Things began to turn around in 2010, when she joined some friends at Timbers Saloon in Amboy, Washington, for a night of karaoke. And soon Joe Price was at the microphone, belting out a version of Jerry Lee Lewis' "Great Balls of Fire."
"Let me tell you," Harding says, "this man can sing. Seeing his smile and his eyes, I'm like, 'Wow, I wonder if this guy is single.'"
Price, divorced and the father of two children, was. And he was interested in the "cute blonde" who had wandered in.
"My girlfriend had been sitting next to Joe, and when she went to the bathroom, I took her seat," Harding says. "She comes back and says, 'You're in my seat." I say, "I know. I'm sitting next to the cute guy. You already have a guy.'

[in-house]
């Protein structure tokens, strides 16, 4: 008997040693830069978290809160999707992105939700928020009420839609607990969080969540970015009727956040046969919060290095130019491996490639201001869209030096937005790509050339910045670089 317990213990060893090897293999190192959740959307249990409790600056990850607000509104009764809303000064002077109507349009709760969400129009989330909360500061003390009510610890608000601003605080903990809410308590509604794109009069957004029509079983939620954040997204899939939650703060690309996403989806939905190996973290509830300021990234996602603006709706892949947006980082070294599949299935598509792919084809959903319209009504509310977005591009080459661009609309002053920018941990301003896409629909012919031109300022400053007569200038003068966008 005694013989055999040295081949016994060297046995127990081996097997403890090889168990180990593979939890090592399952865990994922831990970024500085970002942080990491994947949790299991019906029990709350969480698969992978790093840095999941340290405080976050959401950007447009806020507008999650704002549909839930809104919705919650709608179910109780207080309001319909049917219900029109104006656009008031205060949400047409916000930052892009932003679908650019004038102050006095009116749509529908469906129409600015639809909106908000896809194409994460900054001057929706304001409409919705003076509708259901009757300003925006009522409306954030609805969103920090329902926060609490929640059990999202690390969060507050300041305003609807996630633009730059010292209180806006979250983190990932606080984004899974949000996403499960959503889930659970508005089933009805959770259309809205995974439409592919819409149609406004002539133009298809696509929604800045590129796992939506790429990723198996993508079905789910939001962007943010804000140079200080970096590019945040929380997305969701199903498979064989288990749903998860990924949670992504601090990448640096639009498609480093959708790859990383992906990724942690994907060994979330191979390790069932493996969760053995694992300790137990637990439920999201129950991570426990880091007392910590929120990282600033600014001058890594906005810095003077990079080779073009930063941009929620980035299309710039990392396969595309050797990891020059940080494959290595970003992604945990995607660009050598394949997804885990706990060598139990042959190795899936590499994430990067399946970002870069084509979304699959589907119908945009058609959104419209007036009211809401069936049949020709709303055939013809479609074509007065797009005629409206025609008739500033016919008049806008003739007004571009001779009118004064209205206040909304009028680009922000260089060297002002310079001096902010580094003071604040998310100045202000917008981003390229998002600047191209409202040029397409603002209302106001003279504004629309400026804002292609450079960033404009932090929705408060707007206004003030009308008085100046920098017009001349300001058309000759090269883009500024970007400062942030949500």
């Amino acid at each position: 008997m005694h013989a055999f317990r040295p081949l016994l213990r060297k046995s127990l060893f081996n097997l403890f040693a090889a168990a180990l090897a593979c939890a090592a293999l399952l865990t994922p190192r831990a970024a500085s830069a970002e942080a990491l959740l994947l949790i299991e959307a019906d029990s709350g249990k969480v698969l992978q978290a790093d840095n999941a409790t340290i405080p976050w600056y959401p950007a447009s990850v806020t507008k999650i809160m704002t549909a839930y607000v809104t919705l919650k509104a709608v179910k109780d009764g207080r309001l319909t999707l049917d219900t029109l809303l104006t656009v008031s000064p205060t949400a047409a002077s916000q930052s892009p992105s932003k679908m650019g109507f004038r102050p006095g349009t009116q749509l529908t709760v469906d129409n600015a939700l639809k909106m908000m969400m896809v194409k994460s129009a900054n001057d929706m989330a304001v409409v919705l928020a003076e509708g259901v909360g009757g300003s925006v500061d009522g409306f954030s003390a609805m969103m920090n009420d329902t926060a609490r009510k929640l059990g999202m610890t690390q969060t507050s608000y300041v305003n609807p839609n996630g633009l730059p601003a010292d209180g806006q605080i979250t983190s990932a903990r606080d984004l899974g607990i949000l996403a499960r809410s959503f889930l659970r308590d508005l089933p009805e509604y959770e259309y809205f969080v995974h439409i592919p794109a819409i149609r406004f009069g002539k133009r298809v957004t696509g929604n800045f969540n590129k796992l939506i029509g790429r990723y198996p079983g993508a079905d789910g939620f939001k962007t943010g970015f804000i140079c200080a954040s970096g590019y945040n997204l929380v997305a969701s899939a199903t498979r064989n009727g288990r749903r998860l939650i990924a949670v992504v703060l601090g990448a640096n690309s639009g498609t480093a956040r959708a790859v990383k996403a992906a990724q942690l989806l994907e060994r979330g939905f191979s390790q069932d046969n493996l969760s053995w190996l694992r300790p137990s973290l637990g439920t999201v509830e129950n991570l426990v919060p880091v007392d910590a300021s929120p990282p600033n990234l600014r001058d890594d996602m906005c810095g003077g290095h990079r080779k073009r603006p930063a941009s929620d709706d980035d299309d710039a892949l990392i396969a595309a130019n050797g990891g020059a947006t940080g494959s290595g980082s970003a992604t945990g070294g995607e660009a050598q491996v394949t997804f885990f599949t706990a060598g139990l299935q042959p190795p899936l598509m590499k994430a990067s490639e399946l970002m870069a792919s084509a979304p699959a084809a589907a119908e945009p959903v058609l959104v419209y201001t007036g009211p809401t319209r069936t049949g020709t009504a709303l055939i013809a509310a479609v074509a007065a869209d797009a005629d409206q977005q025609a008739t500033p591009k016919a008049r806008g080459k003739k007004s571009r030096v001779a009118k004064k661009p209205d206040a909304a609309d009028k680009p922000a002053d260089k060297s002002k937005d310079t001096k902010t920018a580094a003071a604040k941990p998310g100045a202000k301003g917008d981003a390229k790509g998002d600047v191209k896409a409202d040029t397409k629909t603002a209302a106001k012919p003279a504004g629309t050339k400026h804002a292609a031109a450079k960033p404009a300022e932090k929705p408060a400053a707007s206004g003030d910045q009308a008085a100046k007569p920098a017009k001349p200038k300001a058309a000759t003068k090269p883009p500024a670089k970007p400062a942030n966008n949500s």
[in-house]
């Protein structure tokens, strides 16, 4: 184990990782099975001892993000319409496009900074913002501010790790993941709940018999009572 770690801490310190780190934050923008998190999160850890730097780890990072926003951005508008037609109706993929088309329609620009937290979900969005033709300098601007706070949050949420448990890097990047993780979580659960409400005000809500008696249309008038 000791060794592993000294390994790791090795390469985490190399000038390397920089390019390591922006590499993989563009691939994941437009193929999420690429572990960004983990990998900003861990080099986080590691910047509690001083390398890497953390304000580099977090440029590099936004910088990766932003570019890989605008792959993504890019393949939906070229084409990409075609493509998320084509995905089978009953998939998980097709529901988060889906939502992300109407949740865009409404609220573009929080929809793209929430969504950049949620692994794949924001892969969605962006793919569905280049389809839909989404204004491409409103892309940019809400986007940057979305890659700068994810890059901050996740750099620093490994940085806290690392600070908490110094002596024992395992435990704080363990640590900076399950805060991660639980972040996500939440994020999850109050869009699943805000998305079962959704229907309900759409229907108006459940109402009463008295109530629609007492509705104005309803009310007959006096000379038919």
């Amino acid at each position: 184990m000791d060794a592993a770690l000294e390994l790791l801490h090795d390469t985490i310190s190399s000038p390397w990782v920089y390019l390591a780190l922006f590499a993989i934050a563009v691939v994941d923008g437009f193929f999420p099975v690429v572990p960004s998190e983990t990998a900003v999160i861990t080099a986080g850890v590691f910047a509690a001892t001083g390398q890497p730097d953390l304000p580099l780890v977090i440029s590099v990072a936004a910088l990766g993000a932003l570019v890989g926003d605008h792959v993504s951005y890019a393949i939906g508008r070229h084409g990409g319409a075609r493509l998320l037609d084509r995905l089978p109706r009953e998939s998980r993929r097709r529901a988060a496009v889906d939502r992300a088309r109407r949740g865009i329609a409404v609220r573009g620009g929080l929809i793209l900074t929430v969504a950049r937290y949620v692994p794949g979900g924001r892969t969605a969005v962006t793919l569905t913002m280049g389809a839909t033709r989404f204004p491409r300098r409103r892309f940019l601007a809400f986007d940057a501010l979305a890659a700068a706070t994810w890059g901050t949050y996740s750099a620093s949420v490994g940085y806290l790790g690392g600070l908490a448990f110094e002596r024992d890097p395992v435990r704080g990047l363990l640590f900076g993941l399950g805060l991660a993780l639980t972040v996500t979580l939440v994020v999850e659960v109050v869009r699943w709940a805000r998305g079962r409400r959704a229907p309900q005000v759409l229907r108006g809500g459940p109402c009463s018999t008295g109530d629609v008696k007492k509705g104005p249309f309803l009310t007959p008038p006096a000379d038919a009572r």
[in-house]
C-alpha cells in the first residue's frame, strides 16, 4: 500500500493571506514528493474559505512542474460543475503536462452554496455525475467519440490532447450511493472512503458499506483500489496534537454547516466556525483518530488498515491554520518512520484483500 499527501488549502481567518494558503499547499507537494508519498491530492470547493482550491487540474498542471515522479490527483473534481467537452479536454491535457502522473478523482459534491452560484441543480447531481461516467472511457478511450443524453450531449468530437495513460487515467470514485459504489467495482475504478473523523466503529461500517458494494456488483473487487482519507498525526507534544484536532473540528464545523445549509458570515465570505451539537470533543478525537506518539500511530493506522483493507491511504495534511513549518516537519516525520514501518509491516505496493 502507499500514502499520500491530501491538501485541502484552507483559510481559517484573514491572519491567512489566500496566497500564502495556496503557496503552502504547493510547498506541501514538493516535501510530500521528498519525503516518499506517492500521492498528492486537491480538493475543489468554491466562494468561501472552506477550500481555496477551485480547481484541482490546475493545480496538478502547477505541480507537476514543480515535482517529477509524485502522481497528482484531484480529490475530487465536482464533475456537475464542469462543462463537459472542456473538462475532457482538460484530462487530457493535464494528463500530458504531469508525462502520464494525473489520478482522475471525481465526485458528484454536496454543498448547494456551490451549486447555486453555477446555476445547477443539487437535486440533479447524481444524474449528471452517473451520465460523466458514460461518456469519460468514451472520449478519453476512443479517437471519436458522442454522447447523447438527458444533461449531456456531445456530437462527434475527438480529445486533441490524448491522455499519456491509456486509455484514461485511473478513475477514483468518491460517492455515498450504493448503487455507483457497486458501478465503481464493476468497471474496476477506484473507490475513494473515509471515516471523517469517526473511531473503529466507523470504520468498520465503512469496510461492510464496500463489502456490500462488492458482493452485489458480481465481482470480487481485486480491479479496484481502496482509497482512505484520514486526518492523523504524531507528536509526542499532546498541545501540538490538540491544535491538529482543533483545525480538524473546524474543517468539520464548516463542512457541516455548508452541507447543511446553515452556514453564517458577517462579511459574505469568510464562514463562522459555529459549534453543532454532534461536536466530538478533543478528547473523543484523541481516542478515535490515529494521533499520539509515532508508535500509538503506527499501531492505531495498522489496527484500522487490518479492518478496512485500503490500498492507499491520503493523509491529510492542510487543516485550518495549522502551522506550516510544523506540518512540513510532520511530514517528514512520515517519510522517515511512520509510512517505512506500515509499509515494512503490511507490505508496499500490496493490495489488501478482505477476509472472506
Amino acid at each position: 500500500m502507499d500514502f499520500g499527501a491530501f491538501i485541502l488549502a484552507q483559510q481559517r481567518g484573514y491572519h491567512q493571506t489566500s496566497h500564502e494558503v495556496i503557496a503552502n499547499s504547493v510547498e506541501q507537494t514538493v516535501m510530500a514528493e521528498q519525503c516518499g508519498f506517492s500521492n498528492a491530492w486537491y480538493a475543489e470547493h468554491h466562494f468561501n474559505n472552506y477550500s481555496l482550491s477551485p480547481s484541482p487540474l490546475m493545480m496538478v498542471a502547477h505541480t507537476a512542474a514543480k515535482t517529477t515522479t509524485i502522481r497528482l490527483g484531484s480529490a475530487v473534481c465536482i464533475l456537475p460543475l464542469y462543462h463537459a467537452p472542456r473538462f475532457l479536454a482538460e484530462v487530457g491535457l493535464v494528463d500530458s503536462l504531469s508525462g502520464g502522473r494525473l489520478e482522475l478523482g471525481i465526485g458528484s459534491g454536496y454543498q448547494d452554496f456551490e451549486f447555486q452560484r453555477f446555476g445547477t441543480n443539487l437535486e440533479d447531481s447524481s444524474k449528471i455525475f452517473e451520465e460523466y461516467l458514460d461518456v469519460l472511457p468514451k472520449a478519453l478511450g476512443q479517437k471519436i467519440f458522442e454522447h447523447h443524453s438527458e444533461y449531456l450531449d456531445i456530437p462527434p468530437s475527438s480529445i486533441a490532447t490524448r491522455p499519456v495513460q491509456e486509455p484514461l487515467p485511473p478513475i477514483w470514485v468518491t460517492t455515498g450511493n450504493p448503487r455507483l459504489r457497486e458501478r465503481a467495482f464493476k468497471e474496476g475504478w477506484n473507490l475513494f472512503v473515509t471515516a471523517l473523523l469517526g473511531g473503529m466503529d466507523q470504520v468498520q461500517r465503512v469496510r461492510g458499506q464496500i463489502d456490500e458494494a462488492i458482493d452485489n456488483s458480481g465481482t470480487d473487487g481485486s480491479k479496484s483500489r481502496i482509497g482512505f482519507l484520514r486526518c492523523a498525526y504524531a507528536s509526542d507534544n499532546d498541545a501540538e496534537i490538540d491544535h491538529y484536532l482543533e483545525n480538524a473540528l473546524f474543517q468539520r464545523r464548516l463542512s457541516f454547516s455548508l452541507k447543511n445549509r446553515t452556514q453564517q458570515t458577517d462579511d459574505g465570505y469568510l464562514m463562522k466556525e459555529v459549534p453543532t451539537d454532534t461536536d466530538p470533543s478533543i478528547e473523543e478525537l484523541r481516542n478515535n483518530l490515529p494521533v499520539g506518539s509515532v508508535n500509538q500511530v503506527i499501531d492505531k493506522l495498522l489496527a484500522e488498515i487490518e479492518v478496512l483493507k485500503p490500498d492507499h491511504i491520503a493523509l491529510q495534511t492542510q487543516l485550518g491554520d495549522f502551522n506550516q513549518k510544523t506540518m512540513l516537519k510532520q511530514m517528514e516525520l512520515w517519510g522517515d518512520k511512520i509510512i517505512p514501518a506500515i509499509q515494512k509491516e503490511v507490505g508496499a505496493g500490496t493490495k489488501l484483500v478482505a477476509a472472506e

"Joe and I started talking. My first three questions were, 'Are you single? Do you have a job? Do you have kids?'"
Then there were more questions.
Says Tonya, laughing now: "What do you drive? Do you like to hunt and fish? Are you a city boy? If you are, it's OK, because I can train you otherwise."
Price wasn't well-acquainted with Harding's past.
"I knew very little about anything," he says. "But my mom knew all about her. She'd watched her skate on TV through the years."
"After that night," she says, "we never left each other's side. I knew God had brought him into my life."
Their personalities complement one another.
"He's the calm one," she says. "I'm the emotional one."
They fish together and watch NFL games — he likes the Seahawks, Vikings and Cowboys.
"I've always rooted for the underdog," she says, "but who doesn't like the Cowboys?"
On June 26, they will celebrate their eighth wedding anniversary.